The caterpillar knows exactly when it is the right moment to spin itself into a cocoon and start the transformation into a butterfly. However, for us, the moment to transform is not always as obvious.
Kodak (who invented digital photography in the early 1970s) failed to benefit from their own invention and filed for bankruptcy in 2012. Nokia (who in 2007 was the market leader in mobile phones) completely lost out on potential, handing it over to new competitors. In 2013, they sold their mobile phone business to Microsoft. Both Kodak and Nokia stubbornly stuck to old strategies, and failed to transform at the right moment.
When is it Time to Transform?
On a personal level for everyone, the biggest challenge might very well be finding the right moment for transformation. Sometimes, external events might lead you to it; a sad event in life affects you, or your company reorganises, and you are made redundant. These are external triggers that sometimes lead to the greatest transformations. However, wouldn’t it be nice to take destiny in your own hands and lead your own transformation?
Take for instance, the case of an executive I coached a few years ago to develop her professional career. As a result of the engagement, she made the decision to leave her employer and follow a different path. That too is one of the benefits of coaching; it enables you to take a step back and answer the “What’s next?” question, to see if you are still on the right path. In the situation of the corporate executive, the coaching helped her to find her true calling and triggered her to spread her wings by transforming into an entrepreneurial butterfly!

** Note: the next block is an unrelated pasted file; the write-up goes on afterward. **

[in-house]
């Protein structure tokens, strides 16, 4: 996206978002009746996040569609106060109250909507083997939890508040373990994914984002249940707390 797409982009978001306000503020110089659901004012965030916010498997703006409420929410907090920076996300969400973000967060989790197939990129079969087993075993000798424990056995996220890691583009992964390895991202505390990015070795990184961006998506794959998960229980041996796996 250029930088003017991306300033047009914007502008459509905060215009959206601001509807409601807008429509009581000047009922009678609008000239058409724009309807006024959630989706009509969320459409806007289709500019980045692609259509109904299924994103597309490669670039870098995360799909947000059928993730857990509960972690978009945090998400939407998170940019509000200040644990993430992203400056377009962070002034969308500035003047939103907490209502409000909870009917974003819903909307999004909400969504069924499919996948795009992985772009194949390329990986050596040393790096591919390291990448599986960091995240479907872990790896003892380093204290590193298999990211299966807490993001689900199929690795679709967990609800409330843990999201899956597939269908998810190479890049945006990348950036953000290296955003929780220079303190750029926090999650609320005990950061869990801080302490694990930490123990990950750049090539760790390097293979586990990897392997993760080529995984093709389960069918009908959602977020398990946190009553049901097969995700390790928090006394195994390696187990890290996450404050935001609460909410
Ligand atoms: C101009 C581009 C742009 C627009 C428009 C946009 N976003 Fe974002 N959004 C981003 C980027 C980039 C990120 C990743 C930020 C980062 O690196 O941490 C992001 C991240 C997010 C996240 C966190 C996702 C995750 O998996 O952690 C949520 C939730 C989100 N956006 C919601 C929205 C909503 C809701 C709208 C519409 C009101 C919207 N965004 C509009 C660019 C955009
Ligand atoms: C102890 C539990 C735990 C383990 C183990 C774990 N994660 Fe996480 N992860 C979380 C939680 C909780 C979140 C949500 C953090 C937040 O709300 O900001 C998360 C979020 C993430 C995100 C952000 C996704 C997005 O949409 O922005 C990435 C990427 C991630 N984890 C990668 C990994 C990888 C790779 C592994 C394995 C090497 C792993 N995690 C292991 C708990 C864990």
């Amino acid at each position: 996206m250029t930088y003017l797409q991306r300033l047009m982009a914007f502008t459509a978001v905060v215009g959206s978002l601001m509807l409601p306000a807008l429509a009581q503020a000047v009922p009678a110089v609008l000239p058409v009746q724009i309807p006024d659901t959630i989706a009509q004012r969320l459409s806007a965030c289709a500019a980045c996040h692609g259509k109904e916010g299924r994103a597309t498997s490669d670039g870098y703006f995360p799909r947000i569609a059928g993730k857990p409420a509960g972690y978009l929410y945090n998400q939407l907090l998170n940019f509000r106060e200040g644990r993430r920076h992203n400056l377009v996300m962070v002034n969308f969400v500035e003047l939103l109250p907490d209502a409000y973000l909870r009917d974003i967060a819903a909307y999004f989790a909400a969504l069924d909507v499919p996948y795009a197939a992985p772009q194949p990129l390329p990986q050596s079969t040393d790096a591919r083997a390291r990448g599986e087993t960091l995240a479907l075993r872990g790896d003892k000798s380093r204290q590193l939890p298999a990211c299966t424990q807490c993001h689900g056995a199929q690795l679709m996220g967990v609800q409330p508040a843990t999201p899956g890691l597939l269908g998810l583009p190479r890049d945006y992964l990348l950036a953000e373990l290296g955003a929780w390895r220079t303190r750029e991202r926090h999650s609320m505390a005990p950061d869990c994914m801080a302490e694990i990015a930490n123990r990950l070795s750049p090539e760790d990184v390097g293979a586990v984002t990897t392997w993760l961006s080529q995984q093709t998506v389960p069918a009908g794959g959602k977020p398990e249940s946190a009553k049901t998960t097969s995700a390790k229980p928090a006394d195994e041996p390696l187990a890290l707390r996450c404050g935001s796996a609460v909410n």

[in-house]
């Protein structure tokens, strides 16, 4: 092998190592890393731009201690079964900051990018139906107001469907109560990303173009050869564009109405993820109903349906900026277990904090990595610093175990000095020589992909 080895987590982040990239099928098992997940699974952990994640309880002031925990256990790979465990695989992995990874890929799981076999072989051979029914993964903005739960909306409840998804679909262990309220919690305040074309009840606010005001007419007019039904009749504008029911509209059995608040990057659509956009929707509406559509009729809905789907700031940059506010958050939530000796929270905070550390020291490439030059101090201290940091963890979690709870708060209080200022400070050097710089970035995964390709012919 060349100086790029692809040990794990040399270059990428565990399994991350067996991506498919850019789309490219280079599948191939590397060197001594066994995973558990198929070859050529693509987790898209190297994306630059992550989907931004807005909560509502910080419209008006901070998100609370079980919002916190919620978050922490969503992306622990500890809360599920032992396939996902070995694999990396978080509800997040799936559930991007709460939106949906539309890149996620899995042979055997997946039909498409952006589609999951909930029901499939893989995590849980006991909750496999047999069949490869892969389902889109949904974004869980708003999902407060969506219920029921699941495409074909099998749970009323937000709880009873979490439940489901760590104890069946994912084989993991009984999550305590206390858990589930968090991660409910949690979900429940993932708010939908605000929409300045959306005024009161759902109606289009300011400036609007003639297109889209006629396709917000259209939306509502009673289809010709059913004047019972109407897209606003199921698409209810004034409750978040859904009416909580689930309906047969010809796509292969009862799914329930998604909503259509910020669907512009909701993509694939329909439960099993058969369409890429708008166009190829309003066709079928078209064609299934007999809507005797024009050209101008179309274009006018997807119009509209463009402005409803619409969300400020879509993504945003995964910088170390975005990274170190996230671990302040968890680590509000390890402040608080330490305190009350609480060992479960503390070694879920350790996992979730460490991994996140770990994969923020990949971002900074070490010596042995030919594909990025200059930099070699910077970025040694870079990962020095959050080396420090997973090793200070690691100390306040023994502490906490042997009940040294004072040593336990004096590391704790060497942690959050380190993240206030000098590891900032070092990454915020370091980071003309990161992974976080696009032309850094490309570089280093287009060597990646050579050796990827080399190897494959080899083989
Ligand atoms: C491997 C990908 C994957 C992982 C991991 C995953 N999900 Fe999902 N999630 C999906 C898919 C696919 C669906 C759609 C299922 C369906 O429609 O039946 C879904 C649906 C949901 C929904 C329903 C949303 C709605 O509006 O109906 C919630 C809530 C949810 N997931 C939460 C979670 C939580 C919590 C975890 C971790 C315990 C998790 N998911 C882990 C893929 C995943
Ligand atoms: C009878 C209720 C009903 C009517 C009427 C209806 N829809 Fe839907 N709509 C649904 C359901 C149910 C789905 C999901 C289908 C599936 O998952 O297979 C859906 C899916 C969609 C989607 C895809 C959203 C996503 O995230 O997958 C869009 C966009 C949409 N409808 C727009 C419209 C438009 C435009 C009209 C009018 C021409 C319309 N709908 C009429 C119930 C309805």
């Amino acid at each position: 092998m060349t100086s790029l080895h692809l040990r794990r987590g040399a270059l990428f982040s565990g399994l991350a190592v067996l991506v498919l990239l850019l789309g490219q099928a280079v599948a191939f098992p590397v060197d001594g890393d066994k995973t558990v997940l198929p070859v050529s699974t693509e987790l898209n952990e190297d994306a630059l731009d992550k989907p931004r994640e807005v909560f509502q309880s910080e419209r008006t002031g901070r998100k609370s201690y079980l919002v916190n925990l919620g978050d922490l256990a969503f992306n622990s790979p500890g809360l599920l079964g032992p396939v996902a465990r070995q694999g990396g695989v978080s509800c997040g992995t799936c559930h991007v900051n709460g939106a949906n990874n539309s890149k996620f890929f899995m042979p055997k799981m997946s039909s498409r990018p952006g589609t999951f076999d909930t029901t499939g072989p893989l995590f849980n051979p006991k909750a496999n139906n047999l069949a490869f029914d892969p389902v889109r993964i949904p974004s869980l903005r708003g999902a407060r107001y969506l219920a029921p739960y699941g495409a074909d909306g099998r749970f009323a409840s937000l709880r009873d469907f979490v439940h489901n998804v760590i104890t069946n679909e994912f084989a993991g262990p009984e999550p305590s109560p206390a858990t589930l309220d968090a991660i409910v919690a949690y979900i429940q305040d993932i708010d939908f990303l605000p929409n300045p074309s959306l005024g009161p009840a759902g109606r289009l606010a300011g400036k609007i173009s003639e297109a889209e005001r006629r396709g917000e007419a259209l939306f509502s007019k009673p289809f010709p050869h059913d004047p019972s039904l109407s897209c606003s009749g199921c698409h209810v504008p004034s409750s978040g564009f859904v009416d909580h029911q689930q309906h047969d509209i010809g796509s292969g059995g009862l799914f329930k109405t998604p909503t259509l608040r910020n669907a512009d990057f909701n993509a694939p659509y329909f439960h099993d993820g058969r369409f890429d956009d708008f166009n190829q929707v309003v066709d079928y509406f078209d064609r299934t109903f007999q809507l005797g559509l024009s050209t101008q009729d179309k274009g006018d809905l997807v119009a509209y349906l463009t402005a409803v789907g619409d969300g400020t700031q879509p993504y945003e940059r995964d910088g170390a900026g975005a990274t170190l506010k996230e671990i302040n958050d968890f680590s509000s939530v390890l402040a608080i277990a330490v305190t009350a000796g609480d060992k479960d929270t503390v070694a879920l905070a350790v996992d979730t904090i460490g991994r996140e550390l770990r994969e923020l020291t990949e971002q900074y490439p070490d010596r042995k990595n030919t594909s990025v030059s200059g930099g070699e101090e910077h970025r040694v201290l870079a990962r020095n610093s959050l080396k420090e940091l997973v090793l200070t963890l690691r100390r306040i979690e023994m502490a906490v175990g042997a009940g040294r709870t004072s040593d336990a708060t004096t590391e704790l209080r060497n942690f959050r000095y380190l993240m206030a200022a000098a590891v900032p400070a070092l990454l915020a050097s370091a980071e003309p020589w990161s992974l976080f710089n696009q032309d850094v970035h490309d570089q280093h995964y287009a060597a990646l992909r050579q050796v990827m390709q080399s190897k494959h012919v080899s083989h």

The S-Curve of Smart Growth
In her book “Smart Growth,”* Whitney Johnson describes the S-curve as a concept of personal growth. Illustrated using many examples, she explains how the S-curve of growth develops. The pace is slow at the beginning, you are still new in your role and exploring it. It is faster-paced in the middle, when you are in your flow. It is slow again at the top, you are on autopilot and might even become bored. Somewhere around the top of your role, it’s often the right time to jump onto a new S-curve and to transform yourself by taking a new career path. The moment it happens is not always obvious. Sometimes, you stumble onto a new opportunity and sometimes you realise that, like with the aforementioned executive, it is time for a new path after conversations with your coach.